The `EMMAgeo`

package provides a set of functions for end-member modelling analysis of grain-size data. The authors of the package suggest a protocol for applying the `EMMAgeo`

package for end-member modelling.

- Check the data

- Bracket weight transformation limits

- Bracket numbers of end-members

- Calculate and extract robust end-members

- Run EMMA with optimal parameters

- Evaluate model quality

- Estimate model uncertainty

Following their suggestions, we walk through the EMMA algorithm and perform concurrently the calculations in R using the machinery of the `EMMAgeo`

package. We perform an end-member analysis on the `df.soil.samples`

data set provided here. The data set consists of 45 rows, corresponding to soil samples and 99 columns, corresponding to a particular grain size class given on the *Krumbein phi \((\phi)\) scale*.

\[\phi = -\log_2 D/D_0\text{,} \] where \(D\) is the diameter of the particle or grain in millimeters, and \(D_0\) is a reference diameter, equal to \(1\) mm.

```
library(EMMAgeo)
# load data
load(url("https://userpage.fu-berlin.de/soga/300/30100_data_sets/data_emma.RData"))
phi <- colnames(df.soil.samples)
X <- as.matrix(df.soil.samples) # convert data.frame object to matrix object
str(X)
```

```
## num [1:45, 1:99] 3.04e-04 2.27e-04 7.75e-05 3.80e-04 3.79e-04 ...
## - attr(*, "dimnames")=List of 2
## ..$ : chr [1:45] "1" "2" "3" "4" ...
## ..$ : chr [1:99] "0" "0.1" "0.2" "0.31" ...
```

Let us plot the data:

In order to start with EMMA using the `EMMAgeo`

package the data set has to fulfill certain criteria:

- The data has to be of numeric data type.
- The data has to be free of
`NA`

-values.

- The data contains no zero-only columns.
- The variables sum to constant value.
- The weight transformation limits \((l)\) must be below a critical value, to guarantee numerical stability.

We can use R to check our data set with respect to these constraints:

The `is.numeric()`

function returns `TRUE`

if the class is *double* or *integer*.

`is.numeric(X)`

`## [1] TRUE`

The `is.na()`

function indicates which elements are missing. If we apply the function on a vector or a matrix, the function checks each element of the the vector/matrix and returns `TRUE`

if the element is a missing value or `FALSE`

if not. As `TRUE`

evaluates to a numeric value of \(1\) and `FALSE`

to \(0\), we may combine the `sum()`

function and the `is.na()`

function to check if our matrix is free of `NA`

-values.

`sum(is.na(X))`

`## [1] 0`

The function call returns 0, thus we conclude that our data is free of `NA`

-values.

In order to check if the data contains any zero-only columns we make use of the `apply()`

function. We set `MARGIN = 2`

to indicate that we want to apply the `sum()`

function on the columns. Finally we sum the results for each particular column.

`sum(apply(X, MARGIN = 2, FUN = sum) == 0)`

`## [1] 0`

The function call returns 0, thus we conclude that our data does not contain any zero-only columns.

Similar to the approaches from above we use the `apply()`

function to check if the variables sum to constant value. However this time, we set `MARGIN = 1`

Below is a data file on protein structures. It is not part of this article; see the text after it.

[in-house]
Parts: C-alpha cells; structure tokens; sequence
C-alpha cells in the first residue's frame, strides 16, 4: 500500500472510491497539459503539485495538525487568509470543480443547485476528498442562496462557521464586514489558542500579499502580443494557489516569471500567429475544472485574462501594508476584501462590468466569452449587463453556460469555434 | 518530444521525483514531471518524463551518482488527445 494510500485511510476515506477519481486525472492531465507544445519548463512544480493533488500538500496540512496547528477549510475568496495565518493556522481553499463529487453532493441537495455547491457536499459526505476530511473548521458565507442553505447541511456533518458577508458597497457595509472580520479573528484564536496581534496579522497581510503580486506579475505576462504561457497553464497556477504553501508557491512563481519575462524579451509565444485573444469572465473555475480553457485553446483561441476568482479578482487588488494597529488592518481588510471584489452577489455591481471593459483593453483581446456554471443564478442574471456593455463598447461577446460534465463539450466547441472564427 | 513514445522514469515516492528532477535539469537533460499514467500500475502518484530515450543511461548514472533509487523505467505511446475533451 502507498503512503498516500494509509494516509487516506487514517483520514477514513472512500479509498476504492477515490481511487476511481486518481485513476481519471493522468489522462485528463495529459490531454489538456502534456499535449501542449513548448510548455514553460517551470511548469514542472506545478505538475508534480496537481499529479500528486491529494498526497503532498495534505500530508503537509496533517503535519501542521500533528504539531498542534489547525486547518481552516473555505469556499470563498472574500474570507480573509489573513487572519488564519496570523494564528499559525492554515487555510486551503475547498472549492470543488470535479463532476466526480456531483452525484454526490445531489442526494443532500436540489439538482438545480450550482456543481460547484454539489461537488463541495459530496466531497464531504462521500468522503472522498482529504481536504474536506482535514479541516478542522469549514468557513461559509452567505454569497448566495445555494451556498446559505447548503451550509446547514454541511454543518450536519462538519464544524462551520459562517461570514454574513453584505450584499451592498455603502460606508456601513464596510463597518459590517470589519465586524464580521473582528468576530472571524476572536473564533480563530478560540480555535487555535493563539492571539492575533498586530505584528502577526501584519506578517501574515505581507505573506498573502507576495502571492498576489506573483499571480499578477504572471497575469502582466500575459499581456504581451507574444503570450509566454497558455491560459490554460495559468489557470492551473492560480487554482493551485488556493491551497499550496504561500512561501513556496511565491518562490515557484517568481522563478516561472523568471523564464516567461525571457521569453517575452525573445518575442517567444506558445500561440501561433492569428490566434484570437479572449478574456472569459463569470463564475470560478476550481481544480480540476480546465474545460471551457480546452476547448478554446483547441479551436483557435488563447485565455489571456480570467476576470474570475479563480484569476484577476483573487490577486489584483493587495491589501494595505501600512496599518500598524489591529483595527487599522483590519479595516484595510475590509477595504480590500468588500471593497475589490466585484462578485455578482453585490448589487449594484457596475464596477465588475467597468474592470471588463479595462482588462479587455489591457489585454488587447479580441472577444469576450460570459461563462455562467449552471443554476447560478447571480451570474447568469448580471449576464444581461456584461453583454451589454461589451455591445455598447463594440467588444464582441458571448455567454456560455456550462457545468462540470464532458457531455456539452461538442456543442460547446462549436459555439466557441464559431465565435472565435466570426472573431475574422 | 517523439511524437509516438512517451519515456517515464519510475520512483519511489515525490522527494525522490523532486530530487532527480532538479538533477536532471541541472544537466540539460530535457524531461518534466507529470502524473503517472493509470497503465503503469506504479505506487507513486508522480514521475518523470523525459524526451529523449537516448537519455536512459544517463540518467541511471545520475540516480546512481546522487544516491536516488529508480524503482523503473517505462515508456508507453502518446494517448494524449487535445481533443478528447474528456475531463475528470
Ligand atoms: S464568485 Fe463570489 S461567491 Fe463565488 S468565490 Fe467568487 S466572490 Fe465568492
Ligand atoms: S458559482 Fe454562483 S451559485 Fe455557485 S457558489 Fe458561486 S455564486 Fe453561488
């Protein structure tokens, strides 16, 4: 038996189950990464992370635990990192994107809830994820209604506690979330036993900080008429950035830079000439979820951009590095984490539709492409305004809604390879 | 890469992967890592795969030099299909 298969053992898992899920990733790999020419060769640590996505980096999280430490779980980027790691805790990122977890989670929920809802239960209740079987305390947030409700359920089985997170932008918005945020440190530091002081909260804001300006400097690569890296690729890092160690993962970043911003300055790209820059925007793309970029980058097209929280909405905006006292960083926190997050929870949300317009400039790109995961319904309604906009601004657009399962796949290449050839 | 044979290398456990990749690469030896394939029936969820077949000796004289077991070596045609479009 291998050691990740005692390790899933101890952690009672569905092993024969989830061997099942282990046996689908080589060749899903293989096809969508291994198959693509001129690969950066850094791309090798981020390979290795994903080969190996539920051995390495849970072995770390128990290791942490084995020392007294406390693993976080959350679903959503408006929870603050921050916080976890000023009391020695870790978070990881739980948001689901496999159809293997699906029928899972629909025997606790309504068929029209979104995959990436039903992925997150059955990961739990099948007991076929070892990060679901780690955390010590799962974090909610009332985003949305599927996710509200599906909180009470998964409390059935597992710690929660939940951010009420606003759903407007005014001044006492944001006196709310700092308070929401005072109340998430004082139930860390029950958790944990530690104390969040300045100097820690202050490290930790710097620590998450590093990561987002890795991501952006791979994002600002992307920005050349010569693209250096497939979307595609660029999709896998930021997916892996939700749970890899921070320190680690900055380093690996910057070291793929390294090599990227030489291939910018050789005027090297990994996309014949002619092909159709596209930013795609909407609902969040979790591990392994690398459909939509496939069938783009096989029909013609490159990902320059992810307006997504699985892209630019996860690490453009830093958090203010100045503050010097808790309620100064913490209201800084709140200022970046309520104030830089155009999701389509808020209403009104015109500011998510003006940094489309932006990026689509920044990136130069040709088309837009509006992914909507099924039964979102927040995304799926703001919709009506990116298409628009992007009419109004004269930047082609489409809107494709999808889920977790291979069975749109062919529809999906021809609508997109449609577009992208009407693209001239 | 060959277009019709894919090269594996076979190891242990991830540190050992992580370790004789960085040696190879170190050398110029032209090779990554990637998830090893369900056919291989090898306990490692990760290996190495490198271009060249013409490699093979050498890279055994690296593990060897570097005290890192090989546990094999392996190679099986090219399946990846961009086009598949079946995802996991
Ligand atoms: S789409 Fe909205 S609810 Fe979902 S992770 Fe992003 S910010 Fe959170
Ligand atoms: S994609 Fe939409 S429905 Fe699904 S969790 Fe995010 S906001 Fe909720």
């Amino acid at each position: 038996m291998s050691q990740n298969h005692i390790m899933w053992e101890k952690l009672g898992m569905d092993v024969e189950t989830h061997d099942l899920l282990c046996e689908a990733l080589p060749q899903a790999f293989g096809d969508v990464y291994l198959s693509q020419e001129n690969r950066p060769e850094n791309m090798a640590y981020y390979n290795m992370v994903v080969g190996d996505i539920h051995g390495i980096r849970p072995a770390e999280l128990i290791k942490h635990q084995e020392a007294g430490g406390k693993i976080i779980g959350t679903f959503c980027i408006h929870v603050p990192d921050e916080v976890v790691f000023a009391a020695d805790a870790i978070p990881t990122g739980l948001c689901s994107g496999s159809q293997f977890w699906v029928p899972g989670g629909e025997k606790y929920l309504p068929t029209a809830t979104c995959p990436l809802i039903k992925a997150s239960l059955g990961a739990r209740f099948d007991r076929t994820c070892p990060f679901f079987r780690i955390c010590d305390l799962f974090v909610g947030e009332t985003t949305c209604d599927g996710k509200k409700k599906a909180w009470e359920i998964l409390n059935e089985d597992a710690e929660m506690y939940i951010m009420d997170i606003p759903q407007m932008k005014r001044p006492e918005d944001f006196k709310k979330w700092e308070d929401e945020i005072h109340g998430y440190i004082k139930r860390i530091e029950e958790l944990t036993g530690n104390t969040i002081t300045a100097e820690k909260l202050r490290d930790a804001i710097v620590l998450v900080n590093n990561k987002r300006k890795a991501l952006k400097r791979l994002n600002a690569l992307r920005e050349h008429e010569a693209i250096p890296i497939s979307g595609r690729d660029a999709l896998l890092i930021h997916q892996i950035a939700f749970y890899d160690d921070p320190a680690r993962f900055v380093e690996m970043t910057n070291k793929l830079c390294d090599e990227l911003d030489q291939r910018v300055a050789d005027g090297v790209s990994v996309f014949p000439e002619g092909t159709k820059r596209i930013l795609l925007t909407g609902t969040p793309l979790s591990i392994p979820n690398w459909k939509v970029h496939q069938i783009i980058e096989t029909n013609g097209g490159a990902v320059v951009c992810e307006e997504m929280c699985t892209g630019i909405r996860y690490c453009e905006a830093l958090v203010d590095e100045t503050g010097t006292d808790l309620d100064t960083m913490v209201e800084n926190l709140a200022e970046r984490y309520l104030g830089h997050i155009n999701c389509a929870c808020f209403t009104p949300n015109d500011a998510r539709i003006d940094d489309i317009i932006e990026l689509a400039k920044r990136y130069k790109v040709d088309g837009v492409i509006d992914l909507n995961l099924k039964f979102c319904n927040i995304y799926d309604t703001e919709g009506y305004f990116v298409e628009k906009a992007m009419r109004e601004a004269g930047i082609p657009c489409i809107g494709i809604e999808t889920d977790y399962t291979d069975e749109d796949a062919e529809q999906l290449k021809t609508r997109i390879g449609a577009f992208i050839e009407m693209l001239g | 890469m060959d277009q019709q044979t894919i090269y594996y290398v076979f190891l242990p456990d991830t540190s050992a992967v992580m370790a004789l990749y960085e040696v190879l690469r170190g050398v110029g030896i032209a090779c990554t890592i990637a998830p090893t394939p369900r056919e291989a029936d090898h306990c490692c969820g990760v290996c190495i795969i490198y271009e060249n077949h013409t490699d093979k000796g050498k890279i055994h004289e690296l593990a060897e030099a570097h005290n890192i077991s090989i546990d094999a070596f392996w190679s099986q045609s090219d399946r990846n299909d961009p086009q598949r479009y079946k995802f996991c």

to indicate that we want to apply the `sum()`

function on the rows.

`apply(X, MARGIN = 1, FUN = sum)`

```
## 1 2 3 4 5 6 7 8 9 10 11 12 13 14 15 16 17 18 19 20 21 22 23 24 25
## 1 1 1 1 1 1 1 1 1 1 1 1 1 1 1 1 1 1 1 1 1 1 1 1 1
## 26 27 28 29 30 31 32 33 34 35 36 37 38 39 40 41 42 43 44 45
## 1 1 1 1 1 1 1 1 1 1 1 1 1 1 1 1 1 1 1 1
```

We examine the final constrained of our list, the value for the weight transformation limits \((l)\) in the next section.

Recall that for a stable EMMA we have to minimize the effects of scale. Therefore a column-wise weight transformation is applied by scaling the columns based on percentiles with lower \((l)\) and upper \((100âˆ’l)\) boundaries as weights. The EMMA algorithm becomes unstable if the weight transformation limits are too high. The `EMMAgeo`

package provides the `test.l()`

function, which performs the weight transformation of the data matrix with different weight limits to check if valid results are yielded. It returns the maximum value for which the transformation remains stable.

```
l.seq <- seq(from = 0, to = 0.5, by = 0.01)
l <- test.l(X, l = l.seq)
l
```

```
## $step
## [1] 28
##
## $l.max
## [1] 0.27
```

The function returns a list of objects: `step`

holds the position of last valid value and `l.max`

contains the last valid value of \(l\). We assign the value of `l.max`

to a new variable `l.max`

for further usage.

```
l.max <-l$l.max
l.max
```

`## [1] 0.27`

In general the number of end-member is unknown. The `EMMAgeo`

package provides the `test.parameters()`

function, which evaluates all possible combinations of number of end-members, \(q\), and weight transformation limits, \(l\). In addition the function provides a graphical output for several error metrics. Here we use `plot = "mRt"`

to indicate that we are interested in the *mean relative total error (mRt)*. Look up the documentations for further specifications and additional options (type `?test.parameters`

in your console).

```
seq.q <- seq(from = 2, to = 10, by = 1) # set sequence of end-members
seq.l <- seq(from = 0, to = l.max, by= 0.02) # sequence of weight transformations
params <- test.parameters(X,
q = seq.q,
l = seq.l,
rotation = "Varimax",
plot = "mRt", # "mRt" (mean relative total error),
# "mEm" (mean absolute row-wise error),
# "mEn" (mean absolute column-wise error),
# "mRm" (mean relative row-wise error),
# "mRn" (mean relative column-wise error),
# "ol" (number of overlapping end-members).
legend = 'bottomright',
cex = 0.6)
```